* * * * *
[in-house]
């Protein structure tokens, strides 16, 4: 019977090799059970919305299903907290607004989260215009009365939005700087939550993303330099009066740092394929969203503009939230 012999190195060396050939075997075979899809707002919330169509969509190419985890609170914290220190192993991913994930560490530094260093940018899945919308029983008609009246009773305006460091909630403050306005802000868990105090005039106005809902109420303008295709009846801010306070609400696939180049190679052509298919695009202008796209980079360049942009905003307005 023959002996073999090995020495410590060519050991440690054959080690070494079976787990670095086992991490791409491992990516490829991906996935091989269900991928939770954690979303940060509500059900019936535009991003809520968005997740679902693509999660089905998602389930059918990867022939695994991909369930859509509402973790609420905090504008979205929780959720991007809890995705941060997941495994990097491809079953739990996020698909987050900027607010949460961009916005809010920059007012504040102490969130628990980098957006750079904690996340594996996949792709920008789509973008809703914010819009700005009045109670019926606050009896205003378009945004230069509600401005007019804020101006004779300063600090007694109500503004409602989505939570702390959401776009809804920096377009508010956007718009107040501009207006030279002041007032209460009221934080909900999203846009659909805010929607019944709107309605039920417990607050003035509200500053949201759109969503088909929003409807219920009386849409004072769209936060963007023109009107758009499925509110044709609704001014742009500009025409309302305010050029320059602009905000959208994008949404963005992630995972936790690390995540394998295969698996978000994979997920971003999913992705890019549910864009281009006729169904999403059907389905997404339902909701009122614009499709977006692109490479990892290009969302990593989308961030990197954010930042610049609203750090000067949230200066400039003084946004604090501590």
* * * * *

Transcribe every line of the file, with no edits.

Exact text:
[in-house]
């Protein structure tokens, strides 16, 4: 019977090799059970919305299903907290607004989260215009009365939005700087939550993303330099009066740092394929969203503009939230 012999190195060396050939075997075979899809707002919330169509969509190419985890609170914290220190192993991913994930560490530094260093940018899945919308029983008609009246009773305006460091909630403050306005802000868990105090005039106005809902109420303008295709009846801010306070609400696939180049190679052509298919695009202008796209980079360049942009905003307005 023959002996073999090995020495410590060519050991440690054959080690070494079976787990670095086992991490791409491992990516490829991906996935091989269900991928939770954690979303940060509500059900019936535009991003809520968005997740679902693509999660089905998602389930059918990867022939695994991909369930859509509402973790609420905090504008979205929780959720991007809890995705941060997941495994990097491809079953739990996020698909987050900027607010949460961009916005809010920059007012504040102490969130628990980098957006750079904690996340594996996949792709920008789509973008809703914010819009700005009045109670019926606050009896205003378009945004230069509600401005007019804020101006004779300063600090007694109500503004409602989505939570702390959401776009809804920096377009508010956007718009107040501009207006030279002041007032209460009221934080909900999203846009659909805010929607019944709107309605039920417990607050003035509200500053949201759109969503088909929003409807219920009386849409004072769209936060963007023109009107758009499925509110044709609704001014742009500009025409309302305010050029320059602009905000959208994008949404963005992630995972936790690390995540394998295969698996978000994979997920971003999913992705890019549910864009281009006729169904999403059907389905997404339902909701009122614009499709977006692109490479990892290009969302990593989308961030990197954010930042610049609203750090000067949230200066400039003084946004604090501590």